The Federal government first announced these changes in the 2014 Federal Budget. The changes are now in draft legislation form. They generally take effect on January 1, 2017.
The main changes provide that eligible capital property of a business – which includes intangibles such as goodwill, unlimited licenses, and customer lists – will no longer be subject to the cumulative eligible capital (CEC) depreciation rules. Instead, the property will form a new class 14.1 of depreciable property, and will be subject to the regular capital cost allowance (CCA) rules that apply to other depreciable property.
Summary of current rules
Under current law, 3/4 of your expenditures on eligible capital property are added to the CEC pool. In computing your income from the business, you are allowed to deduct or depreciate the CEC pool on a declining balance basis at the annual rate of 7%.
When you sell a property, 3/4 of the proceeds of disposition reduce your CEC pool. If the CEC pool becomes negative, you must include “recapture” in your income. The “recapture” applies because you sold the property for more than the CEC balance, which is another way of saying you previously “over-depreciated” the property. However, if you sell the property for more than its original cost, only ½ of that excess is included in your income as business income (for certain farming or fishing businesses, the ½ excess can be eligible for the capital gains exemption).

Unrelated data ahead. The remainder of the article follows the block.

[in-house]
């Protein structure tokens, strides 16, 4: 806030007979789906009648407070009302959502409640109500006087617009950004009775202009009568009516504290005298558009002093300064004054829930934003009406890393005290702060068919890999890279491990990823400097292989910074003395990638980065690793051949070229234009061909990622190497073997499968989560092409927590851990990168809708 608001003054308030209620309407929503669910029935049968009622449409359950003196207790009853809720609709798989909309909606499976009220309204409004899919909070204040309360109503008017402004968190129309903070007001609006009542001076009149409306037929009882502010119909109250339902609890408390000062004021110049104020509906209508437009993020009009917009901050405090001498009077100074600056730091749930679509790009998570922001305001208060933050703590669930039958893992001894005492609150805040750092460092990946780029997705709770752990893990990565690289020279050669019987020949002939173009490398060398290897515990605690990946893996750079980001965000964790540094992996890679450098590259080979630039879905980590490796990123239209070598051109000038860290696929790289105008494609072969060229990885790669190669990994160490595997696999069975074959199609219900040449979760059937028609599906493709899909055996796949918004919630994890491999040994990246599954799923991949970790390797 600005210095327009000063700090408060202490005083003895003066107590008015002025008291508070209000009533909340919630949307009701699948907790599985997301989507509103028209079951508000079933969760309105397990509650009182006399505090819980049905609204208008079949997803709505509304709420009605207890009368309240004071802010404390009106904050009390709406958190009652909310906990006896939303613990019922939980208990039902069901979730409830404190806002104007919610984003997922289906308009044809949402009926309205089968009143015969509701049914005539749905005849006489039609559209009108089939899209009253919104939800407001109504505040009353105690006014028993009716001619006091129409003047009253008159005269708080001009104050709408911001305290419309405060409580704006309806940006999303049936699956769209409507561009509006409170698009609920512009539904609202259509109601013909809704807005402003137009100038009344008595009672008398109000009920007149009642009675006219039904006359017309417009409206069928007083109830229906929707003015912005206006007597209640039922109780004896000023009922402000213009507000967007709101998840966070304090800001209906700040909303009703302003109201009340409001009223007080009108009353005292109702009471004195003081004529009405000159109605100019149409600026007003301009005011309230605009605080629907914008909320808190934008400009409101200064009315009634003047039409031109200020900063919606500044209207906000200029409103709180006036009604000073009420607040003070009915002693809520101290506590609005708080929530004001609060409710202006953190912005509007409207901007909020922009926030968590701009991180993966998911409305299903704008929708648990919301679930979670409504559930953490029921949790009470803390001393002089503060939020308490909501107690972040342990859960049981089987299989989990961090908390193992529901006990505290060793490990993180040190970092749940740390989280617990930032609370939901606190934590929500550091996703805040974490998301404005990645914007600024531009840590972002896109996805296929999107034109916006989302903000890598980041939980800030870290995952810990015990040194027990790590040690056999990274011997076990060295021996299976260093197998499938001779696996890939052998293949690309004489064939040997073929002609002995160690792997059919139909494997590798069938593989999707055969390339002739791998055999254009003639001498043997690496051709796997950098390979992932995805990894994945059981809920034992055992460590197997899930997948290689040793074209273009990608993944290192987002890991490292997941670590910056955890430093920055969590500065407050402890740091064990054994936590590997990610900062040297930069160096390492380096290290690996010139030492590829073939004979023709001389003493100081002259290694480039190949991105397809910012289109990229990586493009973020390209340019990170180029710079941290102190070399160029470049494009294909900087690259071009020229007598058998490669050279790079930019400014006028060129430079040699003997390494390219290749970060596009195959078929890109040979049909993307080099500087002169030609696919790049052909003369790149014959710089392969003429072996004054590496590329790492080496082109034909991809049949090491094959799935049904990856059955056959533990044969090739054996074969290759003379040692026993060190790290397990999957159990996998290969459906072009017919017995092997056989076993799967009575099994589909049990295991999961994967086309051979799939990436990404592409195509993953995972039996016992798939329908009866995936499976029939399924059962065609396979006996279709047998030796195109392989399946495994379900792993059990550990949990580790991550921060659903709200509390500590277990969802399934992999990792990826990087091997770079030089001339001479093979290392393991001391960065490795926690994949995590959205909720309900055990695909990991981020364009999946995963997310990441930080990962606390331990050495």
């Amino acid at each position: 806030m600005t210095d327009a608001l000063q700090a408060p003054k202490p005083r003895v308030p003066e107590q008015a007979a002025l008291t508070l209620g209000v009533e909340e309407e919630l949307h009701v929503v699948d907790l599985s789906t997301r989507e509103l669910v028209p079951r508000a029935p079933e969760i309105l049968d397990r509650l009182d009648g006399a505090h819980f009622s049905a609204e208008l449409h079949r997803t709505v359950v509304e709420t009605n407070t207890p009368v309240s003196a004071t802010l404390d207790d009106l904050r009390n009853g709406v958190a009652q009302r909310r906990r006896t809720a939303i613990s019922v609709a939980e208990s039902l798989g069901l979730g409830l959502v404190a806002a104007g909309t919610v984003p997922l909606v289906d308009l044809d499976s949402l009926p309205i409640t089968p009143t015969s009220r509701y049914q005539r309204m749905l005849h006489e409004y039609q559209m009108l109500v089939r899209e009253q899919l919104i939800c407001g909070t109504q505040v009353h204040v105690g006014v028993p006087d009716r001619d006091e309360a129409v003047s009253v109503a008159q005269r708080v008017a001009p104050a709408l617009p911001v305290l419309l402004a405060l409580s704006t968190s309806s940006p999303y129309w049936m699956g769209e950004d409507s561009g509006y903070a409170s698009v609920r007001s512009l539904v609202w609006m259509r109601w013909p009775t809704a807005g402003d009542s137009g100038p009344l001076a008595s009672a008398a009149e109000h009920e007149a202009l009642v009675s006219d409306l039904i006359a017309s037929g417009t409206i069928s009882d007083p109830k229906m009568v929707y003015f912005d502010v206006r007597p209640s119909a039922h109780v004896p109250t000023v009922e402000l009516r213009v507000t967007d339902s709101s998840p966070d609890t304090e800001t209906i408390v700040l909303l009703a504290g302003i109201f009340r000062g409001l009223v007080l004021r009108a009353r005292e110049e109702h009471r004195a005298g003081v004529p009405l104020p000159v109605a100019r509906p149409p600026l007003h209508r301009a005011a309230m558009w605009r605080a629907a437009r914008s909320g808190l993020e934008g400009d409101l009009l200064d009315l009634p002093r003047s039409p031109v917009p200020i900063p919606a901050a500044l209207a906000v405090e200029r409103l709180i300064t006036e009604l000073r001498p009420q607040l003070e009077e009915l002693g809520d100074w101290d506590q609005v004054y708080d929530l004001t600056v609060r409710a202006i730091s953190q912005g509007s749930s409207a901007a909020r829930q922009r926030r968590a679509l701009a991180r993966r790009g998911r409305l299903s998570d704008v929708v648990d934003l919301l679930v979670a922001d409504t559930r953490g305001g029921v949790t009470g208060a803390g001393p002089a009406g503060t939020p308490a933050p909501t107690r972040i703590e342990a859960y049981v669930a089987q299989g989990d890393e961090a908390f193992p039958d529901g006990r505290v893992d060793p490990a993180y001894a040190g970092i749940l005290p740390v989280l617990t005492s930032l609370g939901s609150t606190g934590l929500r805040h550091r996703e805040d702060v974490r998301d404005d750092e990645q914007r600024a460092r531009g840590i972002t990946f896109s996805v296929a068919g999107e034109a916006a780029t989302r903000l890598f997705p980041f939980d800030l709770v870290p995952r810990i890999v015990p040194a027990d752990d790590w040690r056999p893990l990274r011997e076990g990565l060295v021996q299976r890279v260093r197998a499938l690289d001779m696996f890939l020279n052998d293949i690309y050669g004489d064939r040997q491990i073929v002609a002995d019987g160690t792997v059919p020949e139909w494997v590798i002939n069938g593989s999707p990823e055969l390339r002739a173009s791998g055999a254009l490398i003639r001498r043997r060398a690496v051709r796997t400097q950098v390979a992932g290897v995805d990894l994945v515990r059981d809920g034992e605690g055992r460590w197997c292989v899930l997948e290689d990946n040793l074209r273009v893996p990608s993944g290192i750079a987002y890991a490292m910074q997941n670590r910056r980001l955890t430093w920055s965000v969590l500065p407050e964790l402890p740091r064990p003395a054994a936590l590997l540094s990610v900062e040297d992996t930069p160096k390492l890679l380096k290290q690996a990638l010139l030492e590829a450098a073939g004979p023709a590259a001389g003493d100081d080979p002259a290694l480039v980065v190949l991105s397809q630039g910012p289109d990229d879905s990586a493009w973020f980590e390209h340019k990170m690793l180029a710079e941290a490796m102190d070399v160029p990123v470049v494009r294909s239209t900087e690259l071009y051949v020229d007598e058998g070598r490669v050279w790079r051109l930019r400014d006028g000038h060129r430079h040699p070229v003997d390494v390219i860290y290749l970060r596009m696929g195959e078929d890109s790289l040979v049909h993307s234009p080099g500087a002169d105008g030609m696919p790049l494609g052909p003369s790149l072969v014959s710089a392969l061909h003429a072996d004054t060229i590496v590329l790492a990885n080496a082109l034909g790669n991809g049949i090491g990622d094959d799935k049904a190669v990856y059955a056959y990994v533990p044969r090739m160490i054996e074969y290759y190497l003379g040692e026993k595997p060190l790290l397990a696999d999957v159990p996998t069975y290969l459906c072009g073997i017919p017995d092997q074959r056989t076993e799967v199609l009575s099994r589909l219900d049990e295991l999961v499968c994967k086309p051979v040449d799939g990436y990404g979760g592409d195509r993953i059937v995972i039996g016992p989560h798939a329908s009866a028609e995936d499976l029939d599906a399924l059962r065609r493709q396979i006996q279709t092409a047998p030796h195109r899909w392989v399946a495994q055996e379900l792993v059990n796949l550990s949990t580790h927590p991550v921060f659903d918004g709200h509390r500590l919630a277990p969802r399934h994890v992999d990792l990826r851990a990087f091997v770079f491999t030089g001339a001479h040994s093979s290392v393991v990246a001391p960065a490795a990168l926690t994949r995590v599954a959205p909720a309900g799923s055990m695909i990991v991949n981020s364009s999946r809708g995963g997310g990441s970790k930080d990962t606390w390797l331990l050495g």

Summary of new rules
Under the new rules beginning in 2017, the full cost of property that is currently eligible capital property is added to the Class 14.1 undepreciated capital cost (UCC) pool of depreciable property. The cost of the property may be depreciated at an annual rate of 5% under the capital cost allowance rules. The depreciation rate is therefore close to the rate under the old rules (which, as noted, allowed a deduction of 7% of ¾ of the original cost).
When you sell a property, the lesser of the proceeds and your original cost of the property reduces your UCC pool. If the UCC pool becomes negative, the negative amount results in recapture under the existing depreciable property rules. If you sell the property for more than its original cost, the excess is a capital gain, half of which is a taxable capital gain. So these rules on the sale of the property are similar to the old rules, except for the capital gains treatment.
Various transitional rules
There are many transitional rules, and they are far too lengthy and complex to review here in detail. But basically, the main transitional rule applies to eligible capital property acquired before 2017. In general terms, adjustments are made to convert your former CEC balance to a new Class 14.1 balance that will ensure tax results after 2016 similar to those under the old system.
For property acquired before 2017, the transitional rules allow a capital cost allowance deduction of 7% of the UCC of the property, for taxation years through 2026.